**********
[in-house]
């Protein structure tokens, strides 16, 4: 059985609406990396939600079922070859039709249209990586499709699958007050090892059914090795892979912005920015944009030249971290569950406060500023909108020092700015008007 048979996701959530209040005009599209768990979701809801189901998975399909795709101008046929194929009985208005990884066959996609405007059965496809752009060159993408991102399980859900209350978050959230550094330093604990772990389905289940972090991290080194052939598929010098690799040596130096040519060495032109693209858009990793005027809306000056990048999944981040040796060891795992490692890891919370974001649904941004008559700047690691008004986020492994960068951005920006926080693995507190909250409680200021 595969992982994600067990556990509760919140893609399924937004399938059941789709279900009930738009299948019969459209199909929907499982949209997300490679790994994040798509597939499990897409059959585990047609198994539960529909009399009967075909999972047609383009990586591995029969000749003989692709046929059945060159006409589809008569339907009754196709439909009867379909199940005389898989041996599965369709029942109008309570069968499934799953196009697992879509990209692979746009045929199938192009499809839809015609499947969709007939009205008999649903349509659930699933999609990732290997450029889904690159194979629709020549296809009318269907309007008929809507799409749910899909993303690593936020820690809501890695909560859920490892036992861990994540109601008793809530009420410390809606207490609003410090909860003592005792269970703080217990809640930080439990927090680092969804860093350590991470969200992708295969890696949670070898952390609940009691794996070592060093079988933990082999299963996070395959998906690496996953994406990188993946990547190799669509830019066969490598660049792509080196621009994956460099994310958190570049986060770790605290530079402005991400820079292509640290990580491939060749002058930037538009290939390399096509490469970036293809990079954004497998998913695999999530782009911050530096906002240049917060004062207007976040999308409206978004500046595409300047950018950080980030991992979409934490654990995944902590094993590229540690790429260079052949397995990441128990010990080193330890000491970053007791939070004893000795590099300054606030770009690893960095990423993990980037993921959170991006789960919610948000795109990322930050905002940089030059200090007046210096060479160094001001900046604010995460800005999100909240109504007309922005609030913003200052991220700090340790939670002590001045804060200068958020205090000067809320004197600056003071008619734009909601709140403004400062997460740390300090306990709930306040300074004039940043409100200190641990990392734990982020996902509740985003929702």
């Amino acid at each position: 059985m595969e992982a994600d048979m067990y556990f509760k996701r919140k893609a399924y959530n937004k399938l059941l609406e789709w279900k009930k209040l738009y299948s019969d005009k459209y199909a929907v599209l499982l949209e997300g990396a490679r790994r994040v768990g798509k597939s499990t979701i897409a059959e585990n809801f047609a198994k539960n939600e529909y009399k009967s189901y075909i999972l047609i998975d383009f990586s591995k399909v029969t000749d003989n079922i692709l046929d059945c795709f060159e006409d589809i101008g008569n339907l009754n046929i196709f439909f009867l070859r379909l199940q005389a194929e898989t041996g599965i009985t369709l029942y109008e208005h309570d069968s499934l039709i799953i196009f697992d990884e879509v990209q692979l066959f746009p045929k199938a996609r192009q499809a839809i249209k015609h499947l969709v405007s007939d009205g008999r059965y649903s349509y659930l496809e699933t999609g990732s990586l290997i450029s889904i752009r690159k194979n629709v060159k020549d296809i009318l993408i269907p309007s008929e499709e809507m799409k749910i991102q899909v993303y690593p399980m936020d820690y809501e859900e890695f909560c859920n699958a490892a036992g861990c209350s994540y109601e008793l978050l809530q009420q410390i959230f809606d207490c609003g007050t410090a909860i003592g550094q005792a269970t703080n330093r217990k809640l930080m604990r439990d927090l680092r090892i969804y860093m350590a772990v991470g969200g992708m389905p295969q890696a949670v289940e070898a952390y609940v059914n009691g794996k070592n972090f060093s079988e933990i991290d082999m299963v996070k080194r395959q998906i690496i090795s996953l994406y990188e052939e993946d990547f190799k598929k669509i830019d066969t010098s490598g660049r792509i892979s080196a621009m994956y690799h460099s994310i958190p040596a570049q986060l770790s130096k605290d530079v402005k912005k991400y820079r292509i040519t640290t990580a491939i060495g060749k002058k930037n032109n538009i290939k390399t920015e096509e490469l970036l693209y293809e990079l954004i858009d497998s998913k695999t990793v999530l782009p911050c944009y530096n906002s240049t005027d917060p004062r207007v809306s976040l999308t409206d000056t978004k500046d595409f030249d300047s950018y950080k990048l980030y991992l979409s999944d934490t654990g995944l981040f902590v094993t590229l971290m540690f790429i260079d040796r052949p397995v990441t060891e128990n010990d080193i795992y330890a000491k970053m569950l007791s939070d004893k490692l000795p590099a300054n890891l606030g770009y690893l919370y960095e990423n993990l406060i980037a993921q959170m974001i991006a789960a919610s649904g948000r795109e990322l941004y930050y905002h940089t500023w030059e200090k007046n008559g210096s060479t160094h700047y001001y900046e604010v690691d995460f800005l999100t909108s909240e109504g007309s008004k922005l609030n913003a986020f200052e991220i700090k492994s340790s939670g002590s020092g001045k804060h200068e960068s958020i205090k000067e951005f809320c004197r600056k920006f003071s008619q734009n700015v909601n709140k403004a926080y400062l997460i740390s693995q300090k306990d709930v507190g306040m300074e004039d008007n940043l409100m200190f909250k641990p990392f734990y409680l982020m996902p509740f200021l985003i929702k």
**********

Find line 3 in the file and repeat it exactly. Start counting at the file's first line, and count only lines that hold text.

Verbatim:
């Amino acid at each position: 059985m595969e992982a994600d048979m067990y556990f509760k996701r919140k893609a399924y959530n937004k399938l059941l609406e789709w279900k009930k209040l738009y299948s019969d005009k459209y199909a929907v599209l499982l949209e997300g990396a490679r790994r994040v768990g798509k597939s499990t979701i897409a059959e585990n809801f047609a198994k539960n939600e529909y009399k009967s189901y075909i999972l047609i998975d383009f990586s591995k399909v029969t000749d003989n079922i692709l046929d059945c795709f060159e006409d589809i101008g008569n339907l009754n046929i196709f439909f009867l070859r379909l199940q005389a194929e898989t041996g599965i009985t369709l029942y109008e208005h309570d069968s499934l039709i799953i196009f697992d990884e879509v990209q692979l066959f746009p045929k199938a996609r192009q499809a839809i249209k015609h499947l969709v405007s007939d009205g008999r059965y649903s349509y659930l496809e699933t999609g990732s990586l290997i450029s889904i752009r690159k194979n629709v060159k020549d296809i009318l993408i269907p309007s008929e499709e809507m799409k749910i991102q899909v993303y690593p399980m936020d820690y809501e859900e890695f909560c859920n699958a490892a036992g861990c209350s994540y109601e008793l978050l809530q009420q410390i959230f809606d207490c609003g007050t410090a909860i003592g550094q005792a269970t703080n330093r217990k809640l930080m604990r439990d927090l680092r090892i969804y860093m350590a772990v991470g969200g992708m389905p295969q890696a949670v289940e070898a952390y609940v059914n009691g794996k070592n972090f060093s079988e933990i991290d082999m299963v996070k080194r395959q998906i690496i090795s996953l994406y990188e052939e993946d990547f190799k598929k669509i830019d066969t010098s490598g660049r792509i892979s080196a621009m994956y690799h460099s994310i958190p040596a570049q986060l770790s130096k605290d530079v402005k912005k991400y820079r292509i040519t640290t990580a491939i060495g060749k002058k930037n032109n538009i290939k390399t920015e096509e490469l970036l693209y293809e990079l954004i858009d497998s998913k695999t990793v999530l782009p911050c944009y530096n906002s240049t005027d917060p004062r207007v809306s976040l999308t409206d000056t978004k500046d595409f030249d300047s950018y950080k990048l980030y991992l979409s999944d934490t654990g995944l981040f902590v094993t590229l971290m540690f790429i260079d040796r052949p397995v990441t060891e128990n010990d080193i795992y330890a000491k970053m569950l007791s939070d004893k490692l000795p590099a300054n890891l606030g770009y690893l919370y960095e990423n993990l406060i980037a993921q959170m974001i991006a789960a919610s649904g948000r795109e990322l941004y930050y905002h940089t500023w030059e200090k007046n008559g210096s060479t160094h700047y001001y900046e604010v690691d995460f800005l999100t909108s909240e109504g007309s008004k922005l609030n913003a986020f200052e991220i700090k492994s340790s939670g002590s020092g001045k804060h200068e960068s958020i205090k000067e951005f809320c004197r600056k920006f003071s008619q734009n700015v909601n709140k403004a926080y400062l997460i740390s693995q300090k306990d709930v507190g306040m300074e004039d008007n940043l409100m200190f909250k641990p990392f734990y409680l982020m996902p509740f200021l985003i929702k």